Here's a fact that will make you want to cry: It is colder right now in Chicago than it is in Antartica, Alaska, and the North Pole. (No, seriously, you read that right.) Santa Claus and Mrs. Claus — she doesn't have a first name and, frankly, I'm mad about it — are sitting in a toastier environment than the Cubs.
With temperatures dipping drastically throughout the midwest, places like Minnesota are set to experience wind chills approaching negative 70 degrees (yeah, you read that right, too), which means that frostbite can set in after as little as five minutes. With that in mind, we spoke to New York City-based dermatologist Hadley King, MD, about what exactly frostbite is, how it affects the skin, and how to prevent it from happening in the first place.
What exactly is frostbite?
"It's basically the freezing of the skin and tissue below the skin. Depending on how bad it is, it can be limited to just the skin or it can involve the muscle and bone underneath getting frozen, too. Typically, the colder it is and the length of time you're outside are both factors."
What areas are most susceptible?
"It's the extremities, and that's because they get colder faster because of circulation. Fingers and toes are the first affected. The nose and ears are also extremities in that they are further away from the central circulation, so their temperature can be lower."
What are some of the first signs of frostbite?
"Immediately, the skin is cold and usually you feel a loss of sensation — so numbness and a pins-and-needles feeling. A stinging feeling and a more waxy look might develop. You may start to look more blue and red as things start to lose circulation. As there's not a flow of freshly-oxygenated blood going in, the skin is going to become dustier looking. And then inflammation is possible, and blisters are possible — that's because the tissue is dying. As the tissue dies, fluid is released and that can cause blistering."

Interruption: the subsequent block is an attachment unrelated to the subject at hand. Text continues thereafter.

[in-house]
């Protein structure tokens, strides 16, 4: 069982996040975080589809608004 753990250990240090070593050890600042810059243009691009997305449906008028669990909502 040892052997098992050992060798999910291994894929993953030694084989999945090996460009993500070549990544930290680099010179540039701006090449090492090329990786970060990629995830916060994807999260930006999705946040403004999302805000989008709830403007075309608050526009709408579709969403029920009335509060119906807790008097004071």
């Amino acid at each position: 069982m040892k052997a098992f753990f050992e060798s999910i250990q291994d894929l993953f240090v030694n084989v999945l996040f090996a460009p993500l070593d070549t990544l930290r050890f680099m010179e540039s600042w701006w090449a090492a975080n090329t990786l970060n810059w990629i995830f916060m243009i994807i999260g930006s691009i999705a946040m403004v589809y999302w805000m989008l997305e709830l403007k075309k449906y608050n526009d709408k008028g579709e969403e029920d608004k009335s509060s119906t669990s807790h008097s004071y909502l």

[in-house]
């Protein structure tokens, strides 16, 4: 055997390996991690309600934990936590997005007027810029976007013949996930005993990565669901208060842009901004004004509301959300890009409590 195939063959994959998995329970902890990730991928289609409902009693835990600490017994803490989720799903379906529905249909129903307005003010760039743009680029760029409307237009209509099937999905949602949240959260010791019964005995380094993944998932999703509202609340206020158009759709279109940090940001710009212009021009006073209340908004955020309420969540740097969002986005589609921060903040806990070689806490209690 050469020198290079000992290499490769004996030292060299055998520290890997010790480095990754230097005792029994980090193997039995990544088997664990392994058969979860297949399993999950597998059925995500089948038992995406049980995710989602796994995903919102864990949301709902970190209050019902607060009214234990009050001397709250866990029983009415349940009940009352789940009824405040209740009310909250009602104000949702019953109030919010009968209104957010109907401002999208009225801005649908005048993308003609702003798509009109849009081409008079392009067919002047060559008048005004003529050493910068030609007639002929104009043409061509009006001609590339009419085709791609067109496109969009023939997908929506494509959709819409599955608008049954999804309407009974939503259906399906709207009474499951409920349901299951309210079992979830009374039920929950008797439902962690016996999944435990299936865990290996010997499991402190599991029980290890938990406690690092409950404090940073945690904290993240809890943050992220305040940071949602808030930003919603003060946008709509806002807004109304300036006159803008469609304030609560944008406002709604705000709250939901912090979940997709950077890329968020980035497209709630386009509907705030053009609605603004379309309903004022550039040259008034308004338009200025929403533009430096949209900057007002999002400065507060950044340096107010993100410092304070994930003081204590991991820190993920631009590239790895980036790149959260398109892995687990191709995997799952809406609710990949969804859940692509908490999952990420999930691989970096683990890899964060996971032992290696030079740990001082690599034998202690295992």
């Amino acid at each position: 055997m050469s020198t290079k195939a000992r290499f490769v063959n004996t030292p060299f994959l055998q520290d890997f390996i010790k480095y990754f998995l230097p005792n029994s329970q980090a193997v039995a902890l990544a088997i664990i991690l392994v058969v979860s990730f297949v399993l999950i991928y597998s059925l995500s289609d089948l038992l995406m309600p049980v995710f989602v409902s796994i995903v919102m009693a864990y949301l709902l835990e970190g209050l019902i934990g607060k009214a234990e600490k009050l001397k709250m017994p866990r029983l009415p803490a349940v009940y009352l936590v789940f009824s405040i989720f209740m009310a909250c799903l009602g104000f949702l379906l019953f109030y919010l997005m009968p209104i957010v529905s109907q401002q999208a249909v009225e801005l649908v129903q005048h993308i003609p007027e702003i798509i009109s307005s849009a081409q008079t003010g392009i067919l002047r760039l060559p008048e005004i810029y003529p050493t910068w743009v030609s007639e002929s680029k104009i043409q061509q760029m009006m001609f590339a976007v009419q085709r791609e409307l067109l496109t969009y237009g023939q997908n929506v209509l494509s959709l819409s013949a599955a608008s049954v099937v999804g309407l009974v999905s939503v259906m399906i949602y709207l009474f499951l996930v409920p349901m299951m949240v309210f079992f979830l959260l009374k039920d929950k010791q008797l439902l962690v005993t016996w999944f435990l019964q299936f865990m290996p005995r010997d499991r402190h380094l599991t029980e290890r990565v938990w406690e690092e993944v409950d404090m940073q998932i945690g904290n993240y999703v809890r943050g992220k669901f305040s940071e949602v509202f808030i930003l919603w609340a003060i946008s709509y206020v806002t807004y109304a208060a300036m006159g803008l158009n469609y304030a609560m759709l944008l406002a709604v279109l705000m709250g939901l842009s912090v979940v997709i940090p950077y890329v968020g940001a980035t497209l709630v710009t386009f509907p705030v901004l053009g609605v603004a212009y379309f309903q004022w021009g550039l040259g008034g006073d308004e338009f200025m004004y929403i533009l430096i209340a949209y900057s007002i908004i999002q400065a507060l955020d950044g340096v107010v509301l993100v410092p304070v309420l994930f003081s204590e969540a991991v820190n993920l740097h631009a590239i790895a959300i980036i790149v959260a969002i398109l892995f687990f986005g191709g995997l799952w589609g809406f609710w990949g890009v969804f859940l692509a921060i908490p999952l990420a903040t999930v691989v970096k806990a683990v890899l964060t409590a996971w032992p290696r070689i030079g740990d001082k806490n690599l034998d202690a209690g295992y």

How can you really prevent it?
"Being well-dressed and keeping the extremities well-protected and insulated from colder temperatures is critical. Mittens do a better job than gloves, because they reduce the surface area that's being exposed to these temperatures. Insulated socks, insulated layers, and keeping the core warm so it continues to pump warm blood into these parts — think about vests and scarves."
What should you immediately do if you suspect you have frostbite?
"If it's mild, then at home you can gradually re-warm the area by soaking it in a warm bath for 15 to 30 minutes and make sure the rest of you is warm, too, by drinking some warm fluids. If it's more serious, then you have to seek medical care. They'll do some of the same things such as warm soaks, but they'll also be able to give you warm IV fluids. They may give you oxygen if necessary. They also may give you a pain medication because, as the tissue gets reperfused, meaning the blood is perfusing again to the area, that can be super painful."
Are there any lasting effects of frostbite on the skin?
"It totally depends on how bad it is. In mild cases, there probably won't be any side effects. That area can gradually be warmed with baths and all the symptoms will likely resolve. There can be temporary nerve damage that can create a pins-and-needles feeling or numbness. In most mild cases, feeling will come back over time.
"But in more serious cases, the tissue can actually die. It takes time to really see how much of the tissue is going to die, so we protect it by doing antibiotics and sometimes by giving medication that thins the blood. Then, unfortunately, if some of the tissue is dying, it has to be removed so healthy tissue can be preserved. That can be mean amputations or skin grafts."
How should you treat the skin after frostbite?
"In bad cases when the skin is not intact, it's going to need to be wrapped and dressed [with] antibiotic-type ointments or other emollients. It also helps to keep it elevated. In minor cases, it'll be a matter of keeping the area clean and moisturized. Something like Aquaphor healing ointment is great."